Monday, 19 March 2012
Ms. Particle Man (PC/iOS)
Originally created for Alverno Presents: Sexy Results (a post-modern variety show inspired by the search for the elusive Higgs Boson), Picobots' Ms. Particle Man was introduced to the elite crowd at the Turner Ballroom, Wisconsin, in the form of a one-of-a-kind, hand crafted arcade machine. It's a unique inception that matches the equally original game concept, one that is fully entrenched in the serious world of physics yet represented as an unashamedly retro and non-serious videogame about colliding particles.
Ms. Particle Man's simple blocky style, single-screen levels and bright neon colours brings back memories of playing Exidy's iconic classic Venture. However, instead of raiding dungeons for loot, the player's objective in Ms. Particle Man is to collect all the photons in each level, progressing forward to the 'boss particle' with which you must collide to reach the next area. There are three collider worlds, each with varying physics, characteristics, and challenges.
Depending on the platform on which it is played (PC, iOS, web browser and even XBox 360), Ms. Particle Man can be navigated through the levels in a variety of ways. For this review I chose the iOS version, and thus I controlled my spherical, bow-adorned chum (chum-ette?) using swipes. This was an excellent way to mirror an analogue trackball, the control method of choice for the aforementioned custom arcade cabinet designed specifically for it.
At some points, this control system was deeply rewarding. Mastering finely tuned jumps using forceful swipes then gentle, braking counterswipes made me feel like a physics genius. However, at some other points, this control system proved deeply frustrating. One example was a particularly devilish level in which it was necessary to fight strong gravity in a precise manner; it was simply physically difficult to swipe fast and hard enough without obscuring a large quantity of the screen with my ham fists. A minor gripe, but given the challenges with this game on a touchscreen, I can only imagine the precision required to play would be virtually impossible using a keyboard or other means.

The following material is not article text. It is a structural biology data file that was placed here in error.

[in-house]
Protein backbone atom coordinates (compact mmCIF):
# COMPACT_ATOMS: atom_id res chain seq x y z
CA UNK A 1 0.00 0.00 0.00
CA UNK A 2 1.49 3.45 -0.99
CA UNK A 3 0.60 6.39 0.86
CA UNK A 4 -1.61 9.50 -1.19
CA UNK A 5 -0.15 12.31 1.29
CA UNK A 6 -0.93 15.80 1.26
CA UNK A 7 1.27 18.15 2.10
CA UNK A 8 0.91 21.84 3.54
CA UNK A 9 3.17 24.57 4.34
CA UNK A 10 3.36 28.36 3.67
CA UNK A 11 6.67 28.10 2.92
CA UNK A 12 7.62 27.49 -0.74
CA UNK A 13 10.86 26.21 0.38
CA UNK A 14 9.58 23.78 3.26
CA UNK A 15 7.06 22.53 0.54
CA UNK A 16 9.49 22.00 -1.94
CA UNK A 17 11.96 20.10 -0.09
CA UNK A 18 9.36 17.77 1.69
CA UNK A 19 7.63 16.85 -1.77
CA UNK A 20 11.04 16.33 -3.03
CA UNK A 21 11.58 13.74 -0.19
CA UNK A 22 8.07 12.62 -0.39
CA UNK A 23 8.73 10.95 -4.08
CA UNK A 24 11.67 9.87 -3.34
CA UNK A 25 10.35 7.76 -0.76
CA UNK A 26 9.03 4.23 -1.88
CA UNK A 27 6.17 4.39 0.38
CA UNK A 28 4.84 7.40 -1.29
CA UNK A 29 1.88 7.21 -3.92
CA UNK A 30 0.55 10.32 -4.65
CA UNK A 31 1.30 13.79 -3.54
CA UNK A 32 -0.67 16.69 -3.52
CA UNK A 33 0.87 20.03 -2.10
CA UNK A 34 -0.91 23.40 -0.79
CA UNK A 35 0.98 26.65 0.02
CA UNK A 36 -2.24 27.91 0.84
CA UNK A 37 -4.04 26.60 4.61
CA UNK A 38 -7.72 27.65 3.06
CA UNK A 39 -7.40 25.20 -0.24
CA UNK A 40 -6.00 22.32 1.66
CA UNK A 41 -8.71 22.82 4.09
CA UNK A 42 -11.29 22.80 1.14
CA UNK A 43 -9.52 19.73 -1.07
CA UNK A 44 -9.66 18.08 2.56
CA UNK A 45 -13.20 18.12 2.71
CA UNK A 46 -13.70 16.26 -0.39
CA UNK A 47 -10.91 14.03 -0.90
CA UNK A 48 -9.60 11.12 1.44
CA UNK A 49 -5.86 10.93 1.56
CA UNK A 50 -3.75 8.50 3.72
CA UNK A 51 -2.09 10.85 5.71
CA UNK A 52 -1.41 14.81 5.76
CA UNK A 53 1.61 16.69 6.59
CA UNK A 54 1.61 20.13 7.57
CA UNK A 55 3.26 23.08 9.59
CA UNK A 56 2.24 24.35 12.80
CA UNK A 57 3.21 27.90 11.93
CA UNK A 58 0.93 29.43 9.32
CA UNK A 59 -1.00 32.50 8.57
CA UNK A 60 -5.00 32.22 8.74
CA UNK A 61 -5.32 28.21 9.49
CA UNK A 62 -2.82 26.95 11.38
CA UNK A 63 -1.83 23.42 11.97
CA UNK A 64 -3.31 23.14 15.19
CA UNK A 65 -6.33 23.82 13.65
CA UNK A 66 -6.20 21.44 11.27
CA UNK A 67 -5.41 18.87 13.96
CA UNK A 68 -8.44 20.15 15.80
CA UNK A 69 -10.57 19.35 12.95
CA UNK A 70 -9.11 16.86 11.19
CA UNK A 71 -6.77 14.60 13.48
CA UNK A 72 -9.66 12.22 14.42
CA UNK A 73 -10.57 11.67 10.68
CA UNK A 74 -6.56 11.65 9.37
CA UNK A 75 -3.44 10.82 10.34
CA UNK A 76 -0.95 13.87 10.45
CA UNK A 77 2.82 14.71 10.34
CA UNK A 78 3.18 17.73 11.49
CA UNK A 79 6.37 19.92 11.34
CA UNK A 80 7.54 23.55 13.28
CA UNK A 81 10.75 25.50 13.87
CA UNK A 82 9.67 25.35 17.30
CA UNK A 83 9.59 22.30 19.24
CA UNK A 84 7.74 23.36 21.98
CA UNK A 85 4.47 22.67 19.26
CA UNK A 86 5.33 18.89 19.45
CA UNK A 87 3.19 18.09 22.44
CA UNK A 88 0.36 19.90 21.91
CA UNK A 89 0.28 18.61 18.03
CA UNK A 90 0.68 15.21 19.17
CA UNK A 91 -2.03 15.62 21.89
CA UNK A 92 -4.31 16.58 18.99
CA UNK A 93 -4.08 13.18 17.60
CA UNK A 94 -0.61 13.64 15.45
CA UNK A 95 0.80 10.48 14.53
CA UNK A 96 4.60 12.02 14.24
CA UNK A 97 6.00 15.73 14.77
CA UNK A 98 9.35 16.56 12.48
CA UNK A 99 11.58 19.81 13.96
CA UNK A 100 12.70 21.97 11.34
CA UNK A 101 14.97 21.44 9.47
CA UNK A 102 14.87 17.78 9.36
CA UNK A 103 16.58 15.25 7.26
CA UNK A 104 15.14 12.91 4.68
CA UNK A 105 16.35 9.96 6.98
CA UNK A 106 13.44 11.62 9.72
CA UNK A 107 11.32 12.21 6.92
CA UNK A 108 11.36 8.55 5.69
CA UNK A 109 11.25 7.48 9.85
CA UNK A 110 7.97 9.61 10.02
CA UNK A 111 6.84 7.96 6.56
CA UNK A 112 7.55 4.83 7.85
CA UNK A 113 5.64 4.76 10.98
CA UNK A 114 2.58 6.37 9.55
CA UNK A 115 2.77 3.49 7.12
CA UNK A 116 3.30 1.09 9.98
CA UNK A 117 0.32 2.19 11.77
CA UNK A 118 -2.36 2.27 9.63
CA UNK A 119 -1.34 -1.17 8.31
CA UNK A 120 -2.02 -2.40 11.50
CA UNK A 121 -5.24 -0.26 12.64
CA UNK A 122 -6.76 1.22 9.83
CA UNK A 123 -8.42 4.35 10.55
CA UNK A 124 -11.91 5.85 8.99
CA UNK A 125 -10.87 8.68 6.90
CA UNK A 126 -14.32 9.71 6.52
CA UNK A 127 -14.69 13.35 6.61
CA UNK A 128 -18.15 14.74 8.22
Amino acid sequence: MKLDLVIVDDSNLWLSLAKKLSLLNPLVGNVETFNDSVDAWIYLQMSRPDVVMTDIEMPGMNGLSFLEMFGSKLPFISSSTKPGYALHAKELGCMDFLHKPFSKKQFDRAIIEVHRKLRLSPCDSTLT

Each level presents its own novel challenge, some of them bordering on puzzles that can be solved in multiple ways. The game environment is constantly changing - a level with little specific gravity (but not quite zero gravity, as Ms. Particle Man will come to a stop based on how much force you swipe with rather than staying in motion) will change to a level with the same gravity but a 'paralysis' field, then morph again into a level with moving 'death particles'. And then, later in the game you'll find yourself in the second collider, which offers Earth-like gravity and a standard platformer feel. In addition to this, level design feels unique while the influence from some of the most famous/infamous game franchises of all time is difficult to miss, giving the game a familiar face while remaining a truly new, pleasurable experience.
However, within that pleasure lies a demon we all know and love; the retro demon, with its razor-sharp horns of no continues and dangerous claws of no saves. This game does not fold to the present day tradition of hand-holding and takes the player back to the era where if you wanted to beat the final level you had to play the whole game flawlessly to get there. Ms. Particle Man takes this even further with a brutal time limit; I'm so used to time counters in games simply being for show or for score, but this one is out to disembowel you. Frantically swiping and tapping whilst the clock ticks down while cursing relentlessly is an experience I haven't had in a while... and I liked it.
Add to this a consistent, beautiful retro style, a fun and interesting soundtrack of minimalist bleeps and beats, as well as knowing nods to many beloved vintage game franchises and you have a spectacular, if short-lived, retro modern masterpiece.
Download the game here (from the Picobots' website).
Play the game online here (at the Picobots' website).